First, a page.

It's that time of year. Peaches are on. And they're soooo good from the farmer's market. You can smell them as you walk the aisles...
I have a special casserole dish that I love to use for cobbler – vintage Corning Pyrex, in the distinctive ribbed berries and twining vines of the Gooseberry pattern, in pink and white. I don’t know how long Corning made this pattern. My educated guess says it was in the 1960s or 1970s, but it is now discontinued. I got a set of three Gooseberry dishes at a “granny sale” years ago, and I’ve enjoyed using them ever since.
The bowl is Haeger, bought from JC Penney some years ago. (Works for ice cream as well as cobbler...)
My favorite cobbler recipe is of older vintage. It came to me from a neighbor 30 years ago, and it smacks of having been around a lot longer. The sweet, fruity smell of mouth-watering cobbler is sure to bring your family to the table long before the dish is ready, especially if you use fresh fruit instead of canned.
This cobbler is very simple and very good. Here’s your excuse to get out your favorite baking dish, and combine the art of the food and the art of the bakeware into a masterpiece. Enjoy!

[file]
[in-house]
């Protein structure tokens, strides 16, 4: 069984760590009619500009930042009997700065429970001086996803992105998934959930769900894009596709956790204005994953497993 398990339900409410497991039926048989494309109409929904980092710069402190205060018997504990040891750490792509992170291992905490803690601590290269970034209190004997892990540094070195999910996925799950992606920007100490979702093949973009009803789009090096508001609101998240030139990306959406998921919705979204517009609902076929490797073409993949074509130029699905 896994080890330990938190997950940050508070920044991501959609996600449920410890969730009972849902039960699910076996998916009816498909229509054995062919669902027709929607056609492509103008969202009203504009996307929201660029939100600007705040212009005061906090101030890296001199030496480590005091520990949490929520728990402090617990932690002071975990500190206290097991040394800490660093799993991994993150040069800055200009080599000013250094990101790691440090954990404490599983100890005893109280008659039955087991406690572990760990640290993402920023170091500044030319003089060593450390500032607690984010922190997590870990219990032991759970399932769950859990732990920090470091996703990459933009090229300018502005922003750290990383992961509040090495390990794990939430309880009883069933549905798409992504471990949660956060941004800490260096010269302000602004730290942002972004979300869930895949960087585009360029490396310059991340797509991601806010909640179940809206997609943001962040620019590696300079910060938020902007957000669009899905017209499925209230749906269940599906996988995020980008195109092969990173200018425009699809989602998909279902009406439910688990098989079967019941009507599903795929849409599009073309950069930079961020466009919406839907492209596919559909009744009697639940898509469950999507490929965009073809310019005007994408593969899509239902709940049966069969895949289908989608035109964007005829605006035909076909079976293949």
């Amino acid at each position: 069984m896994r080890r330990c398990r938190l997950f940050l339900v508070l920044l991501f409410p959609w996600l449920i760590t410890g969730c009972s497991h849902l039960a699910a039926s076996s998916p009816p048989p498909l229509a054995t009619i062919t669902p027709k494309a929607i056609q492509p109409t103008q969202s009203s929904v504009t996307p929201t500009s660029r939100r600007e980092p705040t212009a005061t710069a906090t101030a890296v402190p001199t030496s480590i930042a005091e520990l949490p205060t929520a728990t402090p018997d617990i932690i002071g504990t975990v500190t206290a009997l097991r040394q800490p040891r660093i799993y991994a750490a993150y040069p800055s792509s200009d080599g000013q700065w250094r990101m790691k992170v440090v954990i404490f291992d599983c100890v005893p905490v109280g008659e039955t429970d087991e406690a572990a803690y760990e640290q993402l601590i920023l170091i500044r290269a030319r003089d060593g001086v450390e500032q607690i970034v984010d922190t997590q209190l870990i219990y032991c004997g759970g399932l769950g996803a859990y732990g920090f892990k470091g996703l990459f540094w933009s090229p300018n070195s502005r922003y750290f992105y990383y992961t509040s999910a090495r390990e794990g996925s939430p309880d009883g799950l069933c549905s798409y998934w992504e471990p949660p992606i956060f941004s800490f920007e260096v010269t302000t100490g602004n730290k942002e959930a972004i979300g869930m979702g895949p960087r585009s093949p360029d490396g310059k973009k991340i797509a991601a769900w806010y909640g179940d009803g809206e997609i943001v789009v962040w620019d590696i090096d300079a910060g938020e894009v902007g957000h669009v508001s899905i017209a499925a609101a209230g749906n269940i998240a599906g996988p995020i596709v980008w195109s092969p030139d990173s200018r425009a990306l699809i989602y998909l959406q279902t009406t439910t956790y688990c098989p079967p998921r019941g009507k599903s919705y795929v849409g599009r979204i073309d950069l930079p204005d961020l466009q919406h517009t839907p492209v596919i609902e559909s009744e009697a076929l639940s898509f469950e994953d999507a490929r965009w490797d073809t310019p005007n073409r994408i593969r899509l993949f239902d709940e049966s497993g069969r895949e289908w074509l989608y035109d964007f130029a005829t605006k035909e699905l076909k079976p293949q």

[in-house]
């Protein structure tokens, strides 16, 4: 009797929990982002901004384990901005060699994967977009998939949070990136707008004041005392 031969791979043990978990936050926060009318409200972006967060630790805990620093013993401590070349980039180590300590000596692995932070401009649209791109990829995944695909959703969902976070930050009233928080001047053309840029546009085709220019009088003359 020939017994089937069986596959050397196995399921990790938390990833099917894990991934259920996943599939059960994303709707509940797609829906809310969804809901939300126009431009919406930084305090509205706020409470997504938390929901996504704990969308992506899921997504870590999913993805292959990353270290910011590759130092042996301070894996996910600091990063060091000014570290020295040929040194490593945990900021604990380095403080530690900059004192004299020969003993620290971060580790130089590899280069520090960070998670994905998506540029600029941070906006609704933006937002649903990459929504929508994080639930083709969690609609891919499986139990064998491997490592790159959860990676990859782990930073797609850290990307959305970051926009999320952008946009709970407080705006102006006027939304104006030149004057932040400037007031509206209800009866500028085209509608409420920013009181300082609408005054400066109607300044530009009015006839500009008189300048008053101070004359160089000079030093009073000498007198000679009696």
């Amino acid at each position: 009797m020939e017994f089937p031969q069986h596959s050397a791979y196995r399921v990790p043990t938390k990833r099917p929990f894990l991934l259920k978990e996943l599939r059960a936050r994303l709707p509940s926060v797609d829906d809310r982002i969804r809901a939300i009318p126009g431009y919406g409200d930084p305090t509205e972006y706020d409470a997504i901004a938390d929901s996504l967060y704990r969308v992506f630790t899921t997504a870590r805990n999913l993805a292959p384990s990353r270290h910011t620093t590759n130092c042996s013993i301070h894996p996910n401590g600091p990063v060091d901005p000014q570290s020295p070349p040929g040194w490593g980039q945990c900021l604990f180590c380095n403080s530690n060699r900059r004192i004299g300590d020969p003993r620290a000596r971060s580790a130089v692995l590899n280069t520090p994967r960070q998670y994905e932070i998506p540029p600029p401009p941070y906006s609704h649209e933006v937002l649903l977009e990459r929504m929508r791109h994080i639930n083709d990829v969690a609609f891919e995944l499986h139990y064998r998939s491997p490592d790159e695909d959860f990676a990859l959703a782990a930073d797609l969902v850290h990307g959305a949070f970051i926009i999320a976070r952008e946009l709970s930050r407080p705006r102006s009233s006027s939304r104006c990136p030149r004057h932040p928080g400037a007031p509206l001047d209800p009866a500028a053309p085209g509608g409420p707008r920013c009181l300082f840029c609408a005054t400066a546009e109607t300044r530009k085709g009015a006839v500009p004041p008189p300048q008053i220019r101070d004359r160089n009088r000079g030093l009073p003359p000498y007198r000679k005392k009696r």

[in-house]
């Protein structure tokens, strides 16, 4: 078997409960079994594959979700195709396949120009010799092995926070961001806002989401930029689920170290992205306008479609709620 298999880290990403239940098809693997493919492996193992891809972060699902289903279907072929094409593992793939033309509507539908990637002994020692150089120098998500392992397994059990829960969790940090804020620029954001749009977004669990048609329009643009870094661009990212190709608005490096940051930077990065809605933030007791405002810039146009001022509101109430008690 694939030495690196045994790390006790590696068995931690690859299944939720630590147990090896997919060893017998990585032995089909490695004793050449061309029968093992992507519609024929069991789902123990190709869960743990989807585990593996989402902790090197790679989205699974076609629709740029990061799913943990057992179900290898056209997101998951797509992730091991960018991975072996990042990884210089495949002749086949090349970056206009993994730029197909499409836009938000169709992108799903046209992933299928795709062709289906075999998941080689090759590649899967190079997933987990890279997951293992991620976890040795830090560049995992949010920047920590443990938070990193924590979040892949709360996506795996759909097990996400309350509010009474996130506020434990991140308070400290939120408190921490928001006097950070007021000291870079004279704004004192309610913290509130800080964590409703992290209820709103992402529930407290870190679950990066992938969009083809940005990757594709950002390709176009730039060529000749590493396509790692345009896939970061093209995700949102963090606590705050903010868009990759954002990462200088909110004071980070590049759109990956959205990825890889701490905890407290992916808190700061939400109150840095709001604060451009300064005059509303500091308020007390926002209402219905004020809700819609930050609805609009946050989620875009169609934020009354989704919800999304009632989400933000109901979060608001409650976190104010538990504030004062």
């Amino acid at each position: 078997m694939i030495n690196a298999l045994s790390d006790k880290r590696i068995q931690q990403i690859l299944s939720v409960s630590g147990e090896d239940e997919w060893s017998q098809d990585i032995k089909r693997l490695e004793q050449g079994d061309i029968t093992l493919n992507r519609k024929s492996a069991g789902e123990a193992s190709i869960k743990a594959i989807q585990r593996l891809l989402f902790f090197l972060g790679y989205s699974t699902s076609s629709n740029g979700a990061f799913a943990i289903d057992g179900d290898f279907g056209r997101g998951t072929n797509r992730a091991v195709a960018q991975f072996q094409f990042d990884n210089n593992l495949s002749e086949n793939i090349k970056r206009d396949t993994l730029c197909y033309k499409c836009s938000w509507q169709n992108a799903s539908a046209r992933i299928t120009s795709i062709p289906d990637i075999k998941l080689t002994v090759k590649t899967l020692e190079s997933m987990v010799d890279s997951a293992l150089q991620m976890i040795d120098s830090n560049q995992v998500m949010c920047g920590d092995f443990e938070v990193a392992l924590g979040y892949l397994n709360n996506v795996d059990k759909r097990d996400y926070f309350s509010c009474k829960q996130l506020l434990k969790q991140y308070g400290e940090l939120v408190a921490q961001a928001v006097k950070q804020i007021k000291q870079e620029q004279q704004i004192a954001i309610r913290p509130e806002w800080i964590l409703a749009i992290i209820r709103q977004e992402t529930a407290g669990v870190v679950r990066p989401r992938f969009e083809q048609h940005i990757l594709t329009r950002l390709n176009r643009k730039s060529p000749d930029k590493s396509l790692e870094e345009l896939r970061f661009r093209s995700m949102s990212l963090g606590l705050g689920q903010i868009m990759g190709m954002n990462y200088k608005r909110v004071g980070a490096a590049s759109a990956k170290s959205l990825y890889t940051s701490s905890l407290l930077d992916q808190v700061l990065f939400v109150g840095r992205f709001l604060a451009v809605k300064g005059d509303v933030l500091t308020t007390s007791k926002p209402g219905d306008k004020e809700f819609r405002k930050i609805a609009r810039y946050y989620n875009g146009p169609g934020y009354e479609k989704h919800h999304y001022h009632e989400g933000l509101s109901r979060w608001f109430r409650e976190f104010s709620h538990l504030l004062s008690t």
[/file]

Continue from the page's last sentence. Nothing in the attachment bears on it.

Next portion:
¼ cup creamed butter or margarine (was oleo)
½ cup granulated sugar (plus ¼ c. extra)
1 cup flour
2 t. baking powder
¼ t. salt
½ c. milk
1 quart sliced fruit (best with fresh fruit in season)
Cream butter and sugar together. In a separate bowl, mix flour, baking powder and salt. Add this dry mixture to creamed mixture, alternating with milk, to make a thick batter. Best to do this by hand, as over beating will make the cobbler tough.
Grease a 1.5 quart casserole or baking dish. Spread the batter in the bottom of the dish.
If using fresh fruit, prepare and slice it, then add the extra ¼ c. sugar. Leave it to set while you prepare the batter, so that some juice will form.
Add the sliced fruit on top of the batter. If using canned fruit, add the extra ¼ c. sugar at this stage, depending on sweetness desired.
Dot top with butter and bake at 375 degrees for 1 hour. The batter will bubble up through the fruit and make a delicious dessert that’s great plain, or with a side of ice cream.